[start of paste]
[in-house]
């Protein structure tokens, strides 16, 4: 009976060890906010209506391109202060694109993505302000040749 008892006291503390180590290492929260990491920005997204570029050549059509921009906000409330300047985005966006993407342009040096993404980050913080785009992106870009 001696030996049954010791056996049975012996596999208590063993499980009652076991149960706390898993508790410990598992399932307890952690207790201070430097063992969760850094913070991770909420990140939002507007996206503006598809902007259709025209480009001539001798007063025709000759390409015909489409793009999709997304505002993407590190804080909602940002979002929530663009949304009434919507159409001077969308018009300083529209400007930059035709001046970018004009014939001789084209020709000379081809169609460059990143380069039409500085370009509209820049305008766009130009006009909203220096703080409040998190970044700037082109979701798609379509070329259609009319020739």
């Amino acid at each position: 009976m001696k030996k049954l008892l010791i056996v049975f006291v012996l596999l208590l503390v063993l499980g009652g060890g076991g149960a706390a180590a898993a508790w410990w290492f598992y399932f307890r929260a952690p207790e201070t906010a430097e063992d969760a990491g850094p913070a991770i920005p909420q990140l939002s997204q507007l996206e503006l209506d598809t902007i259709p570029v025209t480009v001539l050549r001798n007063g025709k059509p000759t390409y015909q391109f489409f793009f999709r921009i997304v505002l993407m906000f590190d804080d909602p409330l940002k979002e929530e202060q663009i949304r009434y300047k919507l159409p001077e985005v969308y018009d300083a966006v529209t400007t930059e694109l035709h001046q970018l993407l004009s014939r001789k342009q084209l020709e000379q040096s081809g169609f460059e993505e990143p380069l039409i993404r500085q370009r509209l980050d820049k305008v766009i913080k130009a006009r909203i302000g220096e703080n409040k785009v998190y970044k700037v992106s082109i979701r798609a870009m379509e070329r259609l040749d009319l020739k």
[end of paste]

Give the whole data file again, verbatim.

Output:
[in-house]
């Protein structure tokens, strides 16, 4: 009976060890906010209506391109202060694109993505302000040749 008892006291503390180590290492929260990491920005997204570029050549059509921009906000409330300047985005966006993407342009040096993404980050913080785009992106870009 001696030996049954010791056996049975012996596999208590063993499980009652076991149960706390898993508790410990598992399932307890952690207790201070430097063992969760850094913070991770909420990140939002507007996206503006598809902007259709025209480009001539001798007063025709000759390409015909489409793009999709997304505002993407590190804080909602940002979002929530663009949304009434919507159409001077969308018009300083529209400007930059035709001046970018004009014939001789084209020709000379081809169609460059990143380069039409500085370009509209820049305008766009130009006009909203220096703080409040998190970044700037082109979701798609379509070329259609009319020739």
């Amino acid at each position: 009976m001696k030996k049954l008892l010791i056996v049975f006291v012996l596999l208590l503390v063993l499980g009652g060890g076991g149960a706390a180590a898993a508790w410990w290492f598992y399932f307890r929260a952690p207790e201070t906010a430097e063992d969760a990491g850094p913070a991770i920005p909420q990140l939002s997204q507007l996206e503006l209506d598809t902007i259709p570029v025209t480009v001539l050549r001798n007063g025709k059509p000759t390409y015909q391109f489409f793009f999709r921009i997304v505002l993407m906000f590190d804080d909602p409330l940002k979002e929530e202060q663009i949304r009434y300047k919507l159409p001077e985005v969308y018009d300083a966006v529209t400007t930059e694109l035709h001046q970018l993407l004009s014939r001789k342009q084209l020709e000379q040096s081809g169609f460059e993505e990143p380069l039409i993404r500085q370009r509209l980050d820049k305008v766009i913080k130009a006009r909203i302000g220096e703080n409040k785009v998190y970044k700037v992106s082109i979701r798609a870009m379509e070329r259609l040749d009319l020739k």